Saturday, May 19, 2012
I was thinking of star-crossed lovers, two young people, who, after seeing each other in a chance encounter, throw caution in the wind and embrace death as the only means to be with the beloved. I was thinking when the Romeo-Juliet story became the template for such universal stories, especially in India, where we have our own versions of Romeos and Juliets. Is it because of a certain person called Mr Shakespeare, or it is the colonial hangover, or is it the occidental influence? Or, is it that they die in the end?
Pre-colonial, pre-Mughal India was far more optimistic to lead the protagonists of their tales to violent deaths. Though there were trial and tribulations, there were breakups and separations, lovers pining away in melancholia (‘Biraha’ was a genre in itself; case in point, Kalidasa’s ‘Meghdootam’), the traditional Indian love stories would always end with a happily ever after mode. A traditional Indian reader/audience wouldn’t invest his/her energies on a tale that doesn’t end in a happily ever after. Case in point the story of Shakuntala, or the story of Nala-Damayanti. Or Malavika-Agnimitra. In Assam, Usha-Anirudha.
No, not all stories did end happily, the Kannagi-Kovalan episode for example, with the man hanged and the woman, furious, burning down the entire Madurai city.
Anyway, the tragic love stories came to India via the deserts, with the Mughals and the Sufis. Sufism, actually, has a strong connection with these tragic “virgin love stories”, which always must end in death, because, such love, such unbridled passion cannot be consummated in this material world of flesh and sin. Why virgin love stories? Because, in almost all the stories, the love between the pair transcend the body and the desire of the flesh. In most cases, the lovers fall in love before they meet, or talk to each other, and like a virus, it affects them in such a way that they forget everything else.
But, what Sufism has to do with it? Apparently everything. Since this love is more spiritual than physical, it corresponds to the Sufi idea of love, where the devotee loves god as his lover. So, Majnu’s love for Laila is not just a man’s love for a woman, it’s the soul’s desire to meet the god; it corresponds to Meera’s love for Krishna. And, that’s the reason, Laila-Majnu should die. Their love cannot be polluted by the materialism of the world. That’s why Manju(n) is what he is, a madman, an image which can aptly describe a Sufi saint (“Meera rani deewani kahane lagi...”).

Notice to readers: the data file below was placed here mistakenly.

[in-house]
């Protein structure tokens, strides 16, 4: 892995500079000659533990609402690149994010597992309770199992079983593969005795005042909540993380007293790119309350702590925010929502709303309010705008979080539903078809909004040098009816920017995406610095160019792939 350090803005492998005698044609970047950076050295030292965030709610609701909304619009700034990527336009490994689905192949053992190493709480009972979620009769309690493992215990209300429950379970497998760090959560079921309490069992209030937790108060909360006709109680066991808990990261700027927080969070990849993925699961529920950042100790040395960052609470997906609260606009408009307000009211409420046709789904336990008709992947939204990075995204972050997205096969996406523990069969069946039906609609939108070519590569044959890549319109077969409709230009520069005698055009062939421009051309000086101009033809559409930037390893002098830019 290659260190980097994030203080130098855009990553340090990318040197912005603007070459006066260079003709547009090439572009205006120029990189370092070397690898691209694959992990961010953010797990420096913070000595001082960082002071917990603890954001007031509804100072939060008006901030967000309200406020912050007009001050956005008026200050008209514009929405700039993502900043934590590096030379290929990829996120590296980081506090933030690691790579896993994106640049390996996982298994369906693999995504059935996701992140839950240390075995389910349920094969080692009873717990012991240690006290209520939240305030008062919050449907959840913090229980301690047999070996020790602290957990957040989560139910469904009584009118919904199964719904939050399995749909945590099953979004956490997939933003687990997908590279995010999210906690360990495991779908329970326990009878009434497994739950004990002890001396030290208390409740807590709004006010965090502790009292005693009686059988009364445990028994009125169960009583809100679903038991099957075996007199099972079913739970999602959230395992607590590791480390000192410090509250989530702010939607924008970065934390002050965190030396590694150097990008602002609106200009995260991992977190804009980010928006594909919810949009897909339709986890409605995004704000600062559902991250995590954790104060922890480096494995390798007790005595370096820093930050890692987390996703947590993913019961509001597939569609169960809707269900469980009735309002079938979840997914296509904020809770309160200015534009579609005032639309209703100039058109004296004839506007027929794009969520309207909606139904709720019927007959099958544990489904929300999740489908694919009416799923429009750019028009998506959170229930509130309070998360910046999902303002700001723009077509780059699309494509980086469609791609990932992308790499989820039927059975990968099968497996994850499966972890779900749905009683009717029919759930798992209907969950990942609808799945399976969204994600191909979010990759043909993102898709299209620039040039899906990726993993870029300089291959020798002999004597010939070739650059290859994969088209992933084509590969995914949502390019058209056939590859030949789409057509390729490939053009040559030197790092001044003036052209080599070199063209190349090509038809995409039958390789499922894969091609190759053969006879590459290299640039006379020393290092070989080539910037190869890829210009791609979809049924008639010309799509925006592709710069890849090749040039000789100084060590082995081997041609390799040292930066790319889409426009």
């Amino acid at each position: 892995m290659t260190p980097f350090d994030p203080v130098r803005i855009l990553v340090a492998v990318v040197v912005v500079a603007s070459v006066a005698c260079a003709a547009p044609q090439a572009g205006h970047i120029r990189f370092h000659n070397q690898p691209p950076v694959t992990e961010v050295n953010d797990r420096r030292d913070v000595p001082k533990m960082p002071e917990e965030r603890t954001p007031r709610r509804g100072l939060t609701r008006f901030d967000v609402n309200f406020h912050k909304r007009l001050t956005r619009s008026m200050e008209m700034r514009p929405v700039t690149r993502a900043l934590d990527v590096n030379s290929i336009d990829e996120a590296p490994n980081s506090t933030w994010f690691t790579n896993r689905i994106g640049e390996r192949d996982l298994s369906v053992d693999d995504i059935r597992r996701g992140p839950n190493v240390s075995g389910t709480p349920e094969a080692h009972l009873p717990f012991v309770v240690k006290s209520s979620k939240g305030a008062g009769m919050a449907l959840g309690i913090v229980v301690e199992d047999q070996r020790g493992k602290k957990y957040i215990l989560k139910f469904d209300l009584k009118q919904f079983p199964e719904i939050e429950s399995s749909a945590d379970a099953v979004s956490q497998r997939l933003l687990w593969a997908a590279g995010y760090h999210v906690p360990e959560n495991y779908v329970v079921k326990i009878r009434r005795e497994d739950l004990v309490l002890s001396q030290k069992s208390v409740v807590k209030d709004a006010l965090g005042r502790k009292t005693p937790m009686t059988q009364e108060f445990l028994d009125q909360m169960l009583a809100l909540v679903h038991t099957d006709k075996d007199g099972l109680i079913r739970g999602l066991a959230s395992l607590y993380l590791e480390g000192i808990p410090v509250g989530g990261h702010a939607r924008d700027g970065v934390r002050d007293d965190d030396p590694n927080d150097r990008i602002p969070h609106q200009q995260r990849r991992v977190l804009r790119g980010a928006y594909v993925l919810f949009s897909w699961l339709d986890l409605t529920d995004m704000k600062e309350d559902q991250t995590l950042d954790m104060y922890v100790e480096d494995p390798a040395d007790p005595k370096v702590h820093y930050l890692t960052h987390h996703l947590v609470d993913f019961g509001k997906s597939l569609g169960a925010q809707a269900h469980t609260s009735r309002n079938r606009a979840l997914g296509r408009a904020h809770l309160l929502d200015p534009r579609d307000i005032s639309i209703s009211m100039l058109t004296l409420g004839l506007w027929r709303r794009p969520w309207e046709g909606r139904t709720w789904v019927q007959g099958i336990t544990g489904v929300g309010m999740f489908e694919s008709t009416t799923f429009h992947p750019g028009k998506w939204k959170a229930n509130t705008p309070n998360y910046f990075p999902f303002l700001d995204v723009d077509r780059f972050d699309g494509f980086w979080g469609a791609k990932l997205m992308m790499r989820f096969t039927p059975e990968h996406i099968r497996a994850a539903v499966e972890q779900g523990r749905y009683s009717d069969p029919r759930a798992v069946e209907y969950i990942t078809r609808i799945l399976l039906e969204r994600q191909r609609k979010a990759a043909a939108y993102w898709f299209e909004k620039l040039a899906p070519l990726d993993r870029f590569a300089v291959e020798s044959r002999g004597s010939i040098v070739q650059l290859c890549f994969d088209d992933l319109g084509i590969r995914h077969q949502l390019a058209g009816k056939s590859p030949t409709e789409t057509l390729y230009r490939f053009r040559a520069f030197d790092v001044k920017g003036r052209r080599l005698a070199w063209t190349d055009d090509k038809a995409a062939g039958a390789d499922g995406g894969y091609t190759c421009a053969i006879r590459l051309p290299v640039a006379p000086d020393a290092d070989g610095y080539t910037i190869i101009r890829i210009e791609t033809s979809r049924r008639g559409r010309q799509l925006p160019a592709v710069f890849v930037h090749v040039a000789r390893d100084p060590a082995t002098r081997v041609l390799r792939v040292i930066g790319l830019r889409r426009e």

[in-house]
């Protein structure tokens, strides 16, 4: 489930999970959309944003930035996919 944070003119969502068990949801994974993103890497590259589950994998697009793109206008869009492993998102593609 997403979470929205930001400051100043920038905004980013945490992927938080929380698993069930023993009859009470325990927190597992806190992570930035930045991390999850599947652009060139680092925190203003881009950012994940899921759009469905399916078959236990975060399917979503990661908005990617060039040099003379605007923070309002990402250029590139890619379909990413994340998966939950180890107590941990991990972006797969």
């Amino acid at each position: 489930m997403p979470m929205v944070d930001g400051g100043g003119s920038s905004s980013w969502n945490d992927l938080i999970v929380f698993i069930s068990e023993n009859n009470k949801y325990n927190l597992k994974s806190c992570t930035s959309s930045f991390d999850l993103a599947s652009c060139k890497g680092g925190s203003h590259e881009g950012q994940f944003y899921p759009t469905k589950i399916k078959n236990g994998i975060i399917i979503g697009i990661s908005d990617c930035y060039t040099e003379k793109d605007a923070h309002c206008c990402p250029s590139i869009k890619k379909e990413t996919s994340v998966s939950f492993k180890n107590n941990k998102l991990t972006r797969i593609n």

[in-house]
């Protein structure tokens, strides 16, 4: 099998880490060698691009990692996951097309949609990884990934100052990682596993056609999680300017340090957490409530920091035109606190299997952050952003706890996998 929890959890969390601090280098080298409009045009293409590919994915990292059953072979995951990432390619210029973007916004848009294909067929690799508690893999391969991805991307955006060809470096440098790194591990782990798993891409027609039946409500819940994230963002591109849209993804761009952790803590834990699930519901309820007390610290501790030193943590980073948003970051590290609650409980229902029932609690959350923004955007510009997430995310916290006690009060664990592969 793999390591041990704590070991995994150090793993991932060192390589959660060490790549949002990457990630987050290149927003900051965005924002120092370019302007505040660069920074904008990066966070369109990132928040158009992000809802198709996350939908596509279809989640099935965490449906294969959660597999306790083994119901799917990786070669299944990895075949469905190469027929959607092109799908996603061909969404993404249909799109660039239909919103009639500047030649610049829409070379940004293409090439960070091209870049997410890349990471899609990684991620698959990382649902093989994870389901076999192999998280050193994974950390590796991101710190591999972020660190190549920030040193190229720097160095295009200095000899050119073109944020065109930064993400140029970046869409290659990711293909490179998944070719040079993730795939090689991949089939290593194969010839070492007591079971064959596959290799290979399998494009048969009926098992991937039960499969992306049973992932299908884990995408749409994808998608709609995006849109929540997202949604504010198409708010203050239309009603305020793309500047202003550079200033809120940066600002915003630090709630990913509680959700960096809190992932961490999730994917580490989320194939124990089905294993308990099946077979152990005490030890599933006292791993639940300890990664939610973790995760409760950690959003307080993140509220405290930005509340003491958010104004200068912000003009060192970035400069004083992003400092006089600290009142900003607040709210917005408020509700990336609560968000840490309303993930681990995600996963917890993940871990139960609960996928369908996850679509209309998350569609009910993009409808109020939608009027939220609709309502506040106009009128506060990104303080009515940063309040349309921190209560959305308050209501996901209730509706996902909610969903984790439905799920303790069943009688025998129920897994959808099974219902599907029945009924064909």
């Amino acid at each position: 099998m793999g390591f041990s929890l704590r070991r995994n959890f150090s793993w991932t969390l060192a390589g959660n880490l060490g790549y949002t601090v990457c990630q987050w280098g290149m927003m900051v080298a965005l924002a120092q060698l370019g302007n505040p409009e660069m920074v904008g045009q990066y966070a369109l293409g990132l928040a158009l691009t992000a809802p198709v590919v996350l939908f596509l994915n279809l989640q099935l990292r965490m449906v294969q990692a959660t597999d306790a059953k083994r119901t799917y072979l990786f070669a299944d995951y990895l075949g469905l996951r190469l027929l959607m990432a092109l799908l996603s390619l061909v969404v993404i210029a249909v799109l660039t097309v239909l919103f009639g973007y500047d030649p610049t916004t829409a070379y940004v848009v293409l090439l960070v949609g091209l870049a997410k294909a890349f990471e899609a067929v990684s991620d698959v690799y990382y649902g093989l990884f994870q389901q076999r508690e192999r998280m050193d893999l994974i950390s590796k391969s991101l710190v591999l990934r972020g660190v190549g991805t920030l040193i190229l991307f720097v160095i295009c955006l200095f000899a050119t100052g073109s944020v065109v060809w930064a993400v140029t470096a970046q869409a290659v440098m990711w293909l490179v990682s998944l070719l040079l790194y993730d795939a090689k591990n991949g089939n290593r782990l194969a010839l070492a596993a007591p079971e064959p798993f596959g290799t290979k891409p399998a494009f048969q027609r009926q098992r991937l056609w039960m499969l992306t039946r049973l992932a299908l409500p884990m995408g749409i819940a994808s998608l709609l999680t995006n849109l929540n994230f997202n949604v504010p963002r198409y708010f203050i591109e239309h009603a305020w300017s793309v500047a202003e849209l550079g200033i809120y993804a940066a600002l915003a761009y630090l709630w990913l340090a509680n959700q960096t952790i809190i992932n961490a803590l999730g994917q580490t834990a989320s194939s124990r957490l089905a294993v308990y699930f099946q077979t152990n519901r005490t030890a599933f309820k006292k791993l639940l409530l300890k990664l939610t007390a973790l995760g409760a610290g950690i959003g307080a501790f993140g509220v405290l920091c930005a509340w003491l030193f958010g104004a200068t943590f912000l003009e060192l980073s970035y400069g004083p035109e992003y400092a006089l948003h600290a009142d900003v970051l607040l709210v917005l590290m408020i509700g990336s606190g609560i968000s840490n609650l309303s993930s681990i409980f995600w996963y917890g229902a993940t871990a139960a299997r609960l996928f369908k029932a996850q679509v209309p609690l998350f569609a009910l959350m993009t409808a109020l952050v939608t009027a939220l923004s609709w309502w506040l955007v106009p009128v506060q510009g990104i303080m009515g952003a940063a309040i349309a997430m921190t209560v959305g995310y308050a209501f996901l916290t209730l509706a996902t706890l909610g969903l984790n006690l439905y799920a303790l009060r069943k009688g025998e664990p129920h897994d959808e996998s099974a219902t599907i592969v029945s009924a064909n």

The legend of Laila’s love story has shades of Romeo-Juliet in more ways than one. His name was Qais. He was called Majnu, the mad, after he saw the petite Laila; her name means dark beauty, or, like the night. Like in the story of the Shakespearean lovers, Qais and Laila’s families are sworn enemies. Laila’s brother killed Qais’ father and the latter extracted his revenge, the way Romeo killed Paris. And then, you know the story...
But, Laila-Majnu are not alone. There are whole lot of them, unlucky young lovers, who died — Heer-Ranjha, Sohni-Mahiwal — all popularised by Bollywood. There are others — Dhola-Maru, Mirza-Sahiba, Sassi-Punnun, Yusuf-Zulaikha, Heer- Ranjha, Shirin-Farhad. I’m sure I have forgotten some important names. Observe how most of these names begins with the girl’s name first. This is something to ponder over when you think about Romeo-Juliet (It begins with the boy’s name!) (And, look at the ‘Ishaqzaade’ posters, it’s all in Hindi, most of the posters anyway!)
Back to the moot question. Why Romeo-Juliet? Someone told me a long time back: The human civilisation has said nothing new since Mr William Shakespeare. Whatever stories we tell, it’s a variation of what Shakespeare did in his works. Is it true? (The ghost of the Earl of Oxford would be happy — that is, if you have seen the Roland Emmerich film ‘Anonymous’ and trust the very fetching conspiracy theory.)
Tail piece 1: A friend asked what ‘Ishaqzaade’ means. That’s a good question. What does it mean? I say, it means ‘Loverboy’, in a derogatory, disdainful way. ‘Ishaq’ is a rural, broken version of the Urdu ‘Ishq’, which means love. ‘Zaade’ or ‘Zaada’ is a title, a secondary one, like ‘Shah-zaada’, meaning, a prince, and ‘Shaheb-zaade’, meaning a man of importance. It’s all confusing...
Tail piece 2: While thinking about tragic love stories, I’ve been listening to the soundtrack of the Rishi Kapoor-Ranjeeta version of ‘Laila-Majnu’ with music by Madan Mohan & Jaidev with lyrics by Sahir Ludhianvi. What songs! I especially like ‘Likh Kar Tera Naam Zameen Par...’ Such passion!
Tail piece 3: Talking about universality of themes, and the same old love stories, here’s something about same songs.
I loved the ‘Rockstar’ song ‘Nadaan Parinday’, when Mohit Chauhan asks the crow to spare his eyes as he still waits to see his beloved (Khahiyoo na do nain mohe/ Piya ke milan ki aas...), recently I heard the same lyrics in a song in a B-Grade Mithun Chakraborty film (I don’t remember the name of the film; but in the song, he’s on the street and all chained up.)
Now, the ‘Raavan’ song, with Gulzar lyrics (Ranjha ranjha na kar Heere jag badnami hoye/ Patti patti jhar jaave par khushboo chup na hoye...), it’s a great image of love. Then, the other day, I head the same lyrics in a Kailash Kher song. I am sure the origin of the lyrics is somewhere else. I’m intrigued.
More on Dhola-Maru here.
More on Heer-Ranjha here.
More on the film Laila Majnu here.
Watch Likh Kar Tera Naam Zameen Par on YouTube.